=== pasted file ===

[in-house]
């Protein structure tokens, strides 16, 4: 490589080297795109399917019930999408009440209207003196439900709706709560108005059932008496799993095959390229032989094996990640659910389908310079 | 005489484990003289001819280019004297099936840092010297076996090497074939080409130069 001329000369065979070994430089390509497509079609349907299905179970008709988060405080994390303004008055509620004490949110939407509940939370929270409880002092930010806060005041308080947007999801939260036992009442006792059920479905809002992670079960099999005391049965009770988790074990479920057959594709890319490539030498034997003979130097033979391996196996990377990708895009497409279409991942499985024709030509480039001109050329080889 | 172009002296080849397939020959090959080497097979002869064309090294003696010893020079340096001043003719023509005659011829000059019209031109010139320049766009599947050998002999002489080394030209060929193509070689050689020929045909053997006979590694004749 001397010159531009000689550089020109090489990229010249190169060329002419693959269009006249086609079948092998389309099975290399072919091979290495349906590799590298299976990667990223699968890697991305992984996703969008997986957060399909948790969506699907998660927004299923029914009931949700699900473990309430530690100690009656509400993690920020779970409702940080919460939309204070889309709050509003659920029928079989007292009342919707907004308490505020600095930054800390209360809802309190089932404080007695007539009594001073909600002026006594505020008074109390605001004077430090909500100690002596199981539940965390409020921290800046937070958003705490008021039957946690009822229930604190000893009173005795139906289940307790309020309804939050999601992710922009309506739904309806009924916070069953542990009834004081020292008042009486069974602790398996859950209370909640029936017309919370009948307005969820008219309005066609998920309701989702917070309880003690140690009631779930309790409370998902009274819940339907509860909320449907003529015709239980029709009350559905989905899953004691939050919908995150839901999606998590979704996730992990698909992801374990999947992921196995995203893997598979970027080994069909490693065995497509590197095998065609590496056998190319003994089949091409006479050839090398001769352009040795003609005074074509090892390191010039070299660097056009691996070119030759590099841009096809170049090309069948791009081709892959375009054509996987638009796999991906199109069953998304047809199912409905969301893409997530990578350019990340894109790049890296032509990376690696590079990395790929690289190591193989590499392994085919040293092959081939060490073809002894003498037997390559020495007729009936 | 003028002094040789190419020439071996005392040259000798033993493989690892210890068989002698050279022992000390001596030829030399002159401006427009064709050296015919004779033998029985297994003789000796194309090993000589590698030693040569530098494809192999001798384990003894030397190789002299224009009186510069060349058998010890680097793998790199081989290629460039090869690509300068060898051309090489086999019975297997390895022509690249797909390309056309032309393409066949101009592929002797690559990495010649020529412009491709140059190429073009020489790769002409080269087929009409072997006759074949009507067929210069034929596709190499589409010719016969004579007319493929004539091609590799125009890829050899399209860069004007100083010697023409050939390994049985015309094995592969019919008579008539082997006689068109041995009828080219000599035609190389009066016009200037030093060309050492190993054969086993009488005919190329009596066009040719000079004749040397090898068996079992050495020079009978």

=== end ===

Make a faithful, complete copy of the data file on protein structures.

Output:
[in-house]
């Protein structure tokens, strides 16, 4: 490589080297795109399917019930999408009440209207003196439900709706709560108005059932008496799993095959390229032989094996990640659910389908310079 | 005489484990003289001819280019004297099936840092010297076996090497074939080409130069 001329000369065979070994430089390509497509079609349907299905179970008709988060405080994390303004008055509620004490949110939407509940939370929270409880002092930010806060005041308080947007999801939260036992009442006792059920479905809002992670079960099999005391049965009770988790074990479920057959594709890319490539030498034997003979130097033979391996196996990377990708895009497409279409991942499985024709030509480039001109050329080889 | 172009002296080849397939020959090959080497097979002869064309090294003696010893020079340096001043003719023509005659011829000059019209031109010139320049766009599947050998002999002489080394030209060929193509070689050689020929045909053997006979590694004749 001397010159531009000689550089020109090489990229010249190169060329002419693959269009006249086609079948092998389309099975290399072919091979290495349906590799590298299976990667990223699968890697991305992984996703969008997986957060399909948790969506699907998660927004299923029914009931949700699900473990309430530690100690009656509400993690920020779970409702940080919460939309204070889309709050509003659920029928079989007292009342919707907004308490505020600095930054800390209360809802309190089932404080007695007539009594001073909600002026006594505020008074109390605001004077430090909500100690002596199981539940965390409020921290800046937070958003705490008021039957946690009822229930604190000893009173005795139906289940307790309020309804939050999601992710922009309506739904309806009924916070069953542990009834004081020292008042009486069974602790398996859950209370909640029936017309919370009948307005969820008219309005066609998920309701989702917070309880003690140690009631779930309790409370998902009274819940339907509860909320449907003529015709239980029709009350559905989905899953004691939050919908995150839901999606998590979704996730992990698909992801374990999947992921196995995203893997598979970027080994069909490693065995497509590197095998065609590496056998190319003994089949091409006479050839090398001769352009040795003609005074074509090892390191010039070299660097056009691996070119030759590099841009096809170049090309069948791009081709892959375009054509996987638009796999991906199109069953998304047809199912409905969301893409997530990578350019990340894109790049890296032509990376690696590079990395790929690289190591193989590499392994085919040293092959081939060490073809002894003498037997390559020495007729009936 | 003028002094040789190419020439071996005392040259000798033993493989690892210890068989002698050279022992000390001596030829030399002159401006427009064709050296015919004779033998029985297994003789000796194309090993000589590698030693040569530098494809192999001798384990003894030397190789002299224009009186510069060349058998010890680097793998790199081989290629460039090869690509300068060898051309090489086999019975297997390895022509690249797909390309056309032309393409066949101009592929002797690559990495010649020529412009491709140059190429073009020489790769002409080269087929009409072997006759074949009507067929210069034929596709190499589409010719016969004579007319493929004539091609590799125009890829050899399209860069004007100083010697023409050939390994049985015309094995592969019919008579008539082997006689068109041995009828080219000599035609190389009066016009200037030093060309050492190993054969086993009488005919190329009596066009040719000079004749040397090898068996079992050495020079009978």